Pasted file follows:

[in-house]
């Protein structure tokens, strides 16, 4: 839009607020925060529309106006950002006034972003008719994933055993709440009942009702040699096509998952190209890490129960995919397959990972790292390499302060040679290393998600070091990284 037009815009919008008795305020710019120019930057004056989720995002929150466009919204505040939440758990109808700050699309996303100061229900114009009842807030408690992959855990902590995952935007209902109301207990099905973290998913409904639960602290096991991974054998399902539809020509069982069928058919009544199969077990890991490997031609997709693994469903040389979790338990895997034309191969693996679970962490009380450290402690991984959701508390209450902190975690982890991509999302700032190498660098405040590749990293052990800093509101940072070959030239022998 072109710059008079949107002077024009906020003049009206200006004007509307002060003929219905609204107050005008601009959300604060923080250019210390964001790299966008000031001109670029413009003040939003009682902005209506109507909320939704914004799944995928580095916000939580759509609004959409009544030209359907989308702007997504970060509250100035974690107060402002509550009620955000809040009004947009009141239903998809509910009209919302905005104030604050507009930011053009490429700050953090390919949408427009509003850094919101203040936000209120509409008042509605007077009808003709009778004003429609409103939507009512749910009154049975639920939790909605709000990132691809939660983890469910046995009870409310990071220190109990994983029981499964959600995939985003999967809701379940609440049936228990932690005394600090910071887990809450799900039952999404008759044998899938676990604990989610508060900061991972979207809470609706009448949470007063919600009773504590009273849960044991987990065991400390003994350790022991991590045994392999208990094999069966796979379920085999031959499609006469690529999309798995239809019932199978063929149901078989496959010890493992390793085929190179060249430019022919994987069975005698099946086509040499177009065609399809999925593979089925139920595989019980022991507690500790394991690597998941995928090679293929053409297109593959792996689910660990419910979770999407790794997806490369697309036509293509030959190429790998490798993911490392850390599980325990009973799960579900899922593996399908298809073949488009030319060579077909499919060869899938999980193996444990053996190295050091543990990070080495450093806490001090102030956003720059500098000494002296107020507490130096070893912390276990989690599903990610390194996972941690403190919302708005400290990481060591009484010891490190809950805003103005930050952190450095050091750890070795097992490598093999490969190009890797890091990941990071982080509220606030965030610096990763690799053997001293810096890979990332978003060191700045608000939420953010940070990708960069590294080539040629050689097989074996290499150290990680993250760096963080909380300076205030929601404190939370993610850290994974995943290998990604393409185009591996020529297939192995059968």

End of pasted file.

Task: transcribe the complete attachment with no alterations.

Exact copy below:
[in-house]
């Protein structure tokens, strides 16, 4: 839009607020925060529309106006950002006034972003008719994933055993709440009942009702040699096509998952190209890490129960995919397959990972790292390499302060040679290393998600070091990284 037009815009919008008795305020710019120019930057004056989720995002929150466009919204505040939440758990109808700050699309996303100061229900114009009842807030408690992959855990902590995952935007209902109301207990099905973290998913409904639960602290096991991974054998399902539809020509069982069928058919009544199969077990890991490997031609997709693994469903040389979790338990895997034309191969693996679970962490009380450290402690991984959701508390209450902190975690982890991509999302700032190498660098405040590749990293052990800093509101940072070959030239022998 072109710059008079949107002077024009906020003049009206200006004007509307002060003929219905609204107050005008601009959300604060923080250019210390964001790299966008000031001109670029413009003040939003009682902005209506109507909320939704914004799944995928580095916000939580759509609004959409009544030209359907989308702007997504970060509250100035974690107060402002509550009620955000809040009004947009009141239903998809509910009209919302905005104030604050507009930011053009490429700050953090390919949408427009509003850094919101203040936000209120509409008042509605007077009808003709009778004003429609409103939507009512749910009154049975639920939790909605709000990132691809939660983890469910046995009870409310990071220190109990994983029981499964959600995939985003999967809701379940609440049936228990932690005394600090910071887990809450799900039952999404008759044998899938676990604990989610508060900061991972979207809470609706009448949470007063919600009773504590009273849960044991987990065991400390003994350790022991991590045994392999208990094999069966796979379920085999031959499609006469690529999309798995239809019932199978063929149901078989496959010890493992390793085929190179060249430019022919994987069975005698099946086509040499177009065609399809999925593979089925139920595989019980022991507690500790394991690597998941995928090679293929053409297109593959792996689910660990419910979770999407790794997806490369697309036509293509030959190429790998490798993911490392850390599980325990009973799960579900899922593996399908298809073949488009030319060579077909499919060869899938999980193996444990053996190295050091543990990070080495450093806490001090102030956003720059500098000494002296107020507490130096070893912390276990989690599903990610390194996972941690403190919302708005400290990481060591009484010891490190809950805003103005930050952190450095050091750890070795097992490598093999490969190009890797890091990941990071982080509220606030965030610096990763690799053997001293810096890979990332978003060191700045608000939420953010940070990708960069590294080539040629050689097989074996290499150290990680993250760096963080909380300076205030929601404190939370993610850290994974995943290998990604393409185009591996020529297939192995059968």